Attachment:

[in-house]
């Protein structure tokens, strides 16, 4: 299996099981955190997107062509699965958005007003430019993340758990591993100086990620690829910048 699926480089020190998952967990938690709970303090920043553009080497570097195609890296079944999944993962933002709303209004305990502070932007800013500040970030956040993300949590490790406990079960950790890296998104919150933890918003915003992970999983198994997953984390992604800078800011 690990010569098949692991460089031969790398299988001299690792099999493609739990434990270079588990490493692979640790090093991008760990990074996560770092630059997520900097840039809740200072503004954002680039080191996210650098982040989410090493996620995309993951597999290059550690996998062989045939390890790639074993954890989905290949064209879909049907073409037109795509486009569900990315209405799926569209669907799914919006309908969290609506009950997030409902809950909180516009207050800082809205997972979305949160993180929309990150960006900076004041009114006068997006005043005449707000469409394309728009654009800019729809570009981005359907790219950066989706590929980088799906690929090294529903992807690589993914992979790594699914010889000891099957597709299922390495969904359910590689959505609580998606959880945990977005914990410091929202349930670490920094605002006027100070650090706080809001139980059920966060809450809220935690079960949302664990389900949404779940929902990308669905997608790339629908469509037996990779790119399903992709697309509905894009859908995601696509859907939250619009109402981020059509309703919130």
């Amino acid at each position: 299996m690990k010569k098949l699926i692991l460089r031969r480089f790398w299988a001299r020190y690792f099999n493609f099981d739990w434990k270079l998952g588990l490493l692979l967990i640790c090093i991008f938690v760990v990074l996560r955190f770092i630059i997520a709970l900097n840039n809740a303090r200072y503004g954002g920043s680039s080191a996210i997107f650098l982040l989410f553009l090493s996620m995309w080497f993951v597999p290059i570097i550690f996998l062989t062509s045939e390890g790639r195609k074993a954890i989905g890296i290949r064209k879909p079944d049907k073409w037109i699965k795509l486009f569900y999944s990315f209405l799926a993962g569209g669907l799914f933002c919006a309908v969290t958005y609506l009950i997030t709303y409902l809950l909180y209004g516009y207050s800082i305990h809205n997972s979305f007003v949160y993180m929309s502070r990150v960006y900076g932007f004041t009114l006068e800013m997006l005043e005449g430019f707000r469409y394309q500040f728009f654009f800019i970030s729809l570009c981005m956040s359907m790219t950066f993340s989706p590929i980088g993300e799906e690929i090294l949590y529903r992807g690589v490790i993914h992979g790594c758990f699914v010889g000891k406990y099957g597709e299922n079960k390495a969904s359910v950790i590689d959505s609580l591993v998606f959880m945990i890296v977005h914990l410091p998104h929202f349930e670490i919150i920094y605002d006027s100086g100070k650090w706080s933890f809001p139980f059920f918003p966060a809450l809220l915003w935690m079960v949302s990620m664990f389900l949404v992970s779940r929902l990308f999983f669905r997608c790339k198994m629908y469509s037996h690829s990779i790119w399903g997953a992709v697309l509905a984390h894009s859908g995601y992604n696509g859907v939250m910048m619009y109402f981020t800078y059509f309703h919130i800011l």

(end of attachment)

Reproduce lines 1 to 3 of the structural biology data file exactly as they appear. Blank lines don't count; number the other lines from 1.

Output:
[in-house]
């Protein structure tokens, strides 16, 4: 299996099981955190997107062509699965958005007003430019993340758990591993100086990620690829910048 699926480089020190998952967990938690709970303090920043553009080497570097195609890296079944999944993962933002709303209004305990502070932007800013500040970030956040993300949590490790406990079960950790890296998104919150933890918003915003992970999983198994997953984390992604800078800011 690990010569098949692991460089031969790398299988001299690792099999493609739990434990270079588990490493692979640790090093991008760990990074996560770092630059997520900097840039809740200072503004954002680039080191996210650098982040989410090493996620995309993951597999290059550690996998062989045939390890790639074993954890989905290949064209879909049907073409037109795509486009569900990315209405799926569209669907799914919006309908969290609506009950997030409902809950909180516009207050800082809205997972979305949160993180929309990150960006900076004041009114006068997006005043005449707000469409394309728009654009800019729809570009981005359907790219950066989706590929980088799906690929090294529903992807690589993914992979790594699914010889000891099957597709299922390495969904359910590689959505609580998606959880945990977005914990410091929202349930670490920094605002006027100070650090706080809001139980059920966060809450809220935690079960949302664990389900949404779940929902990308669905997608790339629908469509037996990779790119399903992709697309509905894009859908995601696509859907939250619009109402981020059509309703919130």
């Amino acid at each position: 299996m690990k010569k098949l699926i692991l460089r031969r480089f790398w299988a001299r020190y690792f099999n493609f099981d739990w434990k270079l998952g588990l490493l692979l967990i640790c090093i991008f938690v760990v990074l996560r955190f770092i630059i997520a709970l900097n840039n809740a303090r200072y503004g954002g920043s680039s080191a996210i997107f650098l982040l989410f553009l090493s996620m995309w080497f993951v597999p290059i570097i550690f996998l062989t062509s045939e390890g790639r195609k074993a954890i989905g890296i290949r064209k879909p079944d049907k073409w037109i699965k795509l486009f569900y999944s990315f209405l799926a993962g569209g669907l799914f933002c919006a309908v969290t958005y609506l009950i997030t709303y409902l809950l909180y209004g516009y207050s800082i305990h809205n997972s979305f007003v949160y993180m929309s502070r990150v960006y900076g932007f004041t009114l006068e800013m997006l005043e005449g430019f707000r469409y394309q500040f728009f654009f800019i970030s729809l570009c981005m956040s359907m790219t950066f993340s989706p590929i980088g993300e799906e690929i090294l949590y529903r992807g690589v490790i993914h992979g790594c758990f699914v010889g000891k406990y099957g597709e299922n079960k390495a969904s359910v950790i590689d959505s609580l591993v998606f959880m945990i890296v977005h914990l410091p998104h929202f349930e670490i919150i920094y605002d006027s100086g100070k650090w706080s933890f809001p139980f059920f918003p966060a809450l809220l915003w935690m079960v949302s990620m664990f389900l949404v992970s779940r929902l990308f999983f669905r997608c790339k198994m629908y469509s037996h690829s990779i790119w399903g997953a992709v697309l509905a984390h894009s859908g995601y992604n696509g859907v939250m910048m619009y109402f981020t800078y059509f309703h919130i800011l």